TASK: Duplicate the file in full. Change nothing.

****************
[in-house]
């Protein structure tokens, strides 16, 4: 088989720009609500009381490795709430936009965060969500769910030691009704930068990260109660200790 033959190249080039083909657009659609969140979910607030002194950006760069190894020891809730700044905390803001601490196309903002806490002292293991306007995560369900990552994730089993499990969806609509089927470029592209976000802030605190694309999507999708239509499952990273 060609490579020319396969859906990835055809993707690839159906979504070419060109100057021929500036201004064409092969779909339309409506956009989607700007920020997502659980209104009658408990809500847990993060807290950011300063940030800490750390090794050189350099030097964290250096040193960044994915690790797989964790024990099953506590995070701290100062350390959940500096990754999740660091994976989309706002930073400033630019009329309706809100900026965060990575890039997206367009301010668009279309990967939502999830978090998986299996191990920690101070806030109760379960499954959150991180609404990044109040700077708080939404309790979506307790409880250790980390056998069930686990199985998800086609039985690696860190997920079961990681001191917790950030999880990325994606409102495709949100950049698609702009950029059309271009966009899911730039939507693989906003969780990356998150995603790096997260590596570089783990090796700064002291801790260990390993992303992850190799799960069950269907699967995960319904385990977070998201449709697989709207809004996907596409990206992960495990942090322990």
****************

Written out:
[in-house]
């Protein structure tokens, strides 16, 4: 088989720009609500009381490795709430936009965060969500769910030691009704930068990260109660200790 033959190249080039083909657009659609969140979910607030002194950006760069190894020891809730700044905390803001601490196309903002806490002292293991306007995560369900990552994730089993499990969806609509089927470029592209976000802030605190694309999507999708239509499952990273 060609490579020319396969859906990835055809993707690839159906979504070419060109100057021929500036201004064409092969779909339309409506956009989607700007920020997502659980209104009658408990809500847990993060807290950011300063940030800490750390090794050189350099030097964290250096040193960044994915690790797989964790024990099953506590995070701290100062350390959940500096990754999740660091994976989309706002930073400033630019009329309706809100900026965060990575890039997206367009301010668009279309990967939502999830978090998986299996191990920690101070806030109760379960499954959150991180609404990044109040700077708080939404309790979506307790409880250790980390056998069930686990199985998800086609039985690696860190997920079961990681001191917790950030999880990325994606409102495709949100950049698609702009950029059309271009966009899911730039939507693989906003969780990356998150995603790096997260590596570089783990090796700064002291801790260990390993992303992850190799799960069950269907699967995960319904385990977070998201449709697989709207809004996907596409990206992960495990942090322990």